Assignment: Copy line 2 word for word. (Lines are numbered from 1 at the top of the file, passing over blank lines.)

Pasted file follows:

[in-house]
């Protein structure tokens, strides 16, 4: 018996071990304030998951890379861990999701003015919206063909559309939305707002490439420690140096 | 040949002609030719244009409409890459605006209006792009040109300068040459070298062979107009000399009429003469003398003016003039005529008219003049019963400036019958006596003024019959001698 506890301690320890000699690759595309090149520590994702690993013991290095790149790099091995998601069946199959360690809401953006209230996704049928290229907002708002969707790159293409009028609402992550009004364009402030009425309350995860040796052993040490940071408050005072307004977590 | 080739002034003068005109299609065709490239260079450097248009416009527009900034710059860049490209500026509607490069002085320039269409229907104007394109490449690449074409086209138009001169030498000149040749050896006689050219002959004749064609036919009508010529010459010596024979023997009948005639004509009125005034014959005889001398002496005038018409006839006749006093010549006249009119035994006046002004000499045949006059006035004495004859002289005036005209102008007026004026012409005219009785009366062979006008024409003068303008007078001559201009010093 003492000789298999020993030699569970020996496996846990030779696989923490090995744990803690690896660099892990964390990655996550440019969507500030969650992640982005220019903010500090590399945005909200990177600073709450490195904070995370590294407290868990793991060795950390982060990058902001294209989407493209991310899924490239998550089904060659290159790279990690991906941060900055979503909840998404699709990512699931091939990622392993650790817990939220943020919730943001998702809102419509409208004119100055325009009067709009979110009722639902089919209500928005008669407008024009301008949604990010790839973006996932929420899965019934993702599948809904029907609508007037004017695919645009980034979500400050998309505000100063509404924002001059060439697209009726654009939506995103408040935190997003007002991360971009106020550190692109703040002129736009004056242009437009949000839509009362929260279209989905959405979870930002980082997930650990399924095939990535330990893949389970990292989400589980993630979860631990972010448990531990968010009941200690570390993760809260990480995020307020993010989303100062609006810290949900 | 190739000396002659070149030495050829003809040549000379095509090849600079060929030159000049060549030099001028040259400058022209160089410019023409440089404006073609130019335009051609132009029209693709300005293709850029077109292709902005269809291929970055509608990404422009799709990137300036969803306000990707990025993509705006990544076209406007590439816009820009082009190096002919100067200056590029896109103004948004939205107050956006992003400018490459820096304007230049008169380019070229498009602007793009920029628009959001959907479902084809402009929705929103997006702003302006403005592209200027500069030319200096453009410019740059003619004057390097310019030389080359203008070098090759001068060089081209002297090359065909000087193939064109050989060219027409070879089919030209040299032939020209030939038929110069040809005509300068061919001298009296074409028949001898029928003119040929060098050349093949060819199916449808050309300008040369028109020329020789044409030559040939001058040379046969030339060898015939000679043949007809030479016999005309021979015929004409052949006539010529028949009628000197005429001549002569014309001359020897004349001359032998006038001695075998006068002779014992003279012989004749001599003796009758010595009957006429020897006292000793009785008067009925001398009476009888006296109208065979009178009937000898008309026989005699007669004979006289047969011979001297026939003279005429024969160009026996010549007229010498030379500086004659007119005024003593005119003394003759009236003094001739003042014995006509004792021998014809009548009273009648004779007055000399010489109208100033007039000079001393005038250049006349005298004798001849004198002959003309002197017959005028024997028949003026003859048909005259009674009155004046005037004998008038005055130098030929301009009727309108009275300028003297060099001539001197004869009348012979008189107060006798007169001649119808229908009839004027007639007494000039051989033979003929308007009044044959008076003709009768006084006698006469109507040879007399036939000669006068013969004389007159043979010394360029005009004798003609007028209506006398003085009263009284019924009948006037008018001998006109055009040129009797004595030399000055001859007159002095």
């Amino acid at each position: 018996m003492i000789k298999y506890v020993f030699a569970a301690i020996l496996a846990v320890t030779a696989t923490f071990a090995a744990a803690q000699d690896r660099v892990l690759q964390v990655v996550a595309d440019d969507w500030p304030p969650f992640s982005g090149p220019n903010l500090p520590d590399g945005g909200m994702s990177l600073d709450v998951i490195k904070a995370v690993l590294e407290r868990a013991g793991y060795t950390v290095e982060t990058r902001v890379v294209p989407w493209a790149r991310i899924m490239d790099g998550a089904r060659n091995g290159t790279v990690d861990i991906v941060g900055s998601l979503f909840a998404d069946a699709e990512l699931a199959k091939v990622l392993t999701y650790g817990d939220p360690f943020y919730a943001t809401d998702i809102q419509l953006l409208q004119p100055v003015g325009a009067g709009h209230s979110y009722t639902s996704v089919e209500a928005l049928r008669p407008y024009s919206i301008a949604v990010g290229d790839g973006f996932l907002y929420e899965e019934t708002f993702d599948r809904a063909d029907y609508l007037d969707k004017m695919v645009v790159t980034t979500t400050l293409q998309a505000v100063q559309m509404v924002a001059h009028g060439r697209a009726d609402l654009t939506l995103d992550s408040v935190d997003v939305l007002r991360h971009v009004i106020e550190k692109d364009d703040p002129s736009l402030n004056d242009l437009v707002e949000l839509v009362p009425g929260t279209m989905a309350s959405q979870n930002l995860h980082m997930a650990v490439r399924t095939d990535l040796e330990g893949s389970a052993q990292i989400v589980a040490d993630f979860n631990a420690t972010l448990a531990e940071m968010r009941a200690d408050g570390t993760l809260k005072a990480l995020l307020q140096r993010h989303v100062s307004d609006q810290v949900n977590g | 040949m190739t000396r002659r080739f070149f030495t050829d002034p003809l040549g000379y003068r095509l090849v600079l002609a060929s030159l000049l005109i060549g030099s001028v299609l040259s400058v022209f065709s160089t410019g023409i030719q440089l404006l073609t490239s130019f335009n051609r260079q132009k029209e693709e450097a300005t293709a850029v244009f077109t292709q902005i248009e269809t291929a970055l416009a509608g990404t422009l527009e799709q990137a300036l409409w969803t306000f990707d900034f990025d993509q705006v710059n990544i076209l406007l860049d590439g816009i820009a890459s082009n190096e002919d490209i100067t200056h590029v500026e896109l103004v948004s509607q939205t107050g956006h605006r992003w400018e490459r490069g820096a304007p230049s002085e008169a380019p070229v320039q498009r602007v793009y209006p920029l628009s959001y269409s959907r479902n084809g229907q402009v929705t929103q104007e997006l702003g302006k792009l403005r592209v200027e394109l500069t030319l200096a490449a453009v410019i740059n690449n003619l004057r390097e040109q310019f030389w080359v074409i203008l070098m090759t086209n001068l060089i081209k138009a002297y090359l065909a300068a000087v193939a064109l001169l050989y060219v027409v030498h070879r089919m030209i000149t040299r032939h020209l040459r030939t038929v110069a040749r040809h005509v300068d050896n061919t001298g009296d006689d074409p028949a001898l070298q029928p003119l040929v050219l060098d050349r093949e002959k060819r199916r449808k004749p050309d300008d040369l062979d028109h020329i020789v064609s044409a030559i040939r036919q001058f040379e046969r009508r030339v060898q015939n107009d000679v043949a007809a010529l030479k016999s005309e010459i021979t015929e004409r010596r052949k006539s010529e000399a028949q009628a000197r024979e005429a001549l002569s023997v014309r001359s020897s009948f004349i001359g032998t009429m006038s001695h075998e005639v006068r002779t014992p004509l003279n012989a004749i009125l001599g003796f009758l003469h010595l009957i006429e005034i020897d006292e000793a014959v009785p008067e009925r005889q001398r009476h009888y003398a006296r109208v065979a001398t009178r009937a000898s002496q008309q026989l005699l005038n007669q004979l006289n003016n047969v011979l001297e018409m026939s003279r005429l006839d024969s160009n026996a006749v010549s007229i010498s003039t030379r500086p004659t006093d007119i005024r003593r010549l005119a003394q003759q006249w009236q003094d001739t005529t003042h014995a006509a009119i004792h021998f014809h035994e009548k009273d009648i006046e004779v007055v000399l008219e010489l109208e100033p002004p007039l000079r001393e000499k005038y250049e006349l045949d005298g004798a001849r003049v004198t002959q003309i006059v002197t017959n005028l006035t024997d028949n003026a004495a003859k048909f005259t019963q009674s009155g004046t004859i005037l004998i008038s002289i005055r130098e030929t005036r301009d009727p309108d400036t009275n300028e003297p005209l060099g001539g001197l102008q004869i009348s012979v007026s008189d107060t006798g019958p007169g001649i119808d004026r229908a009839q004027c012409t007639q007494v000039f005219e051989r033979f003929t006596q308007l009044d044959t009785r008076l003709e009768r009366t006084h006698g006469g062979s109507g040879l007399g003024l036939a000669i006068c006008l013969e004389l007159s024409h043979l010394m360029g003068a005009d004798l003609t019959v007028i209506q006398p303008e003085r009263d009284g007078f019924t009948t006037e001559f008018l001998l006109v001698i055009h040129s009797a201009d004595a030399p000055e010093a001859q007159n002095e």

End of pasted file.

């Protein structure tokens, strides 16, 4: 018996071990304030998951890379861990999701003015919206063909559309939305707002490439420690140096 | 040949002609030719244009409409890459605006209006792009040109300068040459070298062979107009000399009429003469003398003016003039005529008219003049019963400036019958006596003024019959001698 506890301690320890000699690759595309090149520590994702690993013991290095790149790099091995998601069946199959360690809401953006209230996704049928290229907002708002969707790159293409009028609402992550009004364009402030009425309350995860040796052993040490940071408050005072307004977590 | 080739002034003068005109299609065709490239260079450097248009416009527009900034710059860049490209500026509607490069002085320039269409229907104007394109490449690449074409086209138009001169030498000149040749050896006689050219002959004749064609036919009508010529010459010596024979023997009948005639004509009125005034014959005889001398002496005038018409006839006749006093010549006249009119035994006046002004000499045949006059006035004495004859002289005036005209102008007026004026012409005219009785009366062979006008024409003068303008007078001559201009010093 003492000789298999020993030699569970020996496996846990030779696989923490090995744990803690690896660099892990964390990655996550440019969507500030969650992640982005220019903010500090590399945005909200990177600073709450490195904070995370590294407290868990793991060795950390982060990058902001294209989407493209991310899924490239998550089904060659290159790279990690991906941060900055979503909840998404699709990512699931091939990622392993650790817990939220943020919730943001998702809102419509409208004119100055325009009067709009979110009722639902089919209500928005008669407008024009301008949604990010790839973006996932929420899965019934993702599948809904029907609508007037004017695919645009980034979500400050998309505000100063509404924002001059060439697209009726654009939506995103408040935190997003007002991360971009106020550190692109703040002129736009004056242009437009949000839509009362929260279209989905959405979870930002980082997930650990399924095939990535330990893949389970990292989400589980993630979860631990972010448990531990968010009941200690570390993760809260990480995020307020993010989303100062609006810290949900 | 190739000396002659070149030495050829003809040549000379095509090849600079060929030159000049060549030099001028040259400058022209160089410019023409440089404006073609130019335009051609132009029209693709300005293709850029077109292709902005269809291929970055509608990404422009799709990137300036969803306000990707990025993509705006990544076209406007590439816009820009082009190096002919100067200056590029896109103004948004939205107050956006992003400018490459820096304007230049008169380019070229498009602007793009920029628009959001959907479902084809402009929705929103997006702003302006403005592209200027500069030319200096453009410019740059003619004057390097310019030389080359203008070098090759001068060089081209002297090359065909000087193939064109050989060219027409070879089919030209040299032939020209030939038929110069040809005509300068061919001298009296074409028949001898029928003119040929060098050349093949060819199916449808050309300008040369028109020329020789044409030559040939001058040379046969030339060898015939000679043949007809030479016999005309021979015929004409052949006539010529028949009628000197005429001549002569014309001359020897004349001359032998006038001695075998006068002779014992003279012989004749001599003796009758010595009957006429020897006292000793009785008067009925001398009476009888006296109208065979009178009937000898008309026989005699007669004979006289047969011979001297026939003279005429024969160009026996010549007229010498030379500086004659007119005024003593005119003394003759009236003094001739003042014995006509004792021998014809009548009273009648004779007055000399010489109208100033007039000079001393005038250049006349005298004798001849004198002959003309002197017959005028024997028949003026003859048909005259009674009155004046005037004998008038005055130098030929301009009727309108009275300028003297060099001539001197004869009348012979008189107060006798007169001649119808229908009839004027007639007494000039051989033979003929308007009044044959008076003709009768006084006698006469109507040879007399036939000669006068013969004389007159043979010394360029005009004798003609007028209506006398003085009263009284019924009948006037008018001998006109055009040129009797004595030399000055001859007159002095």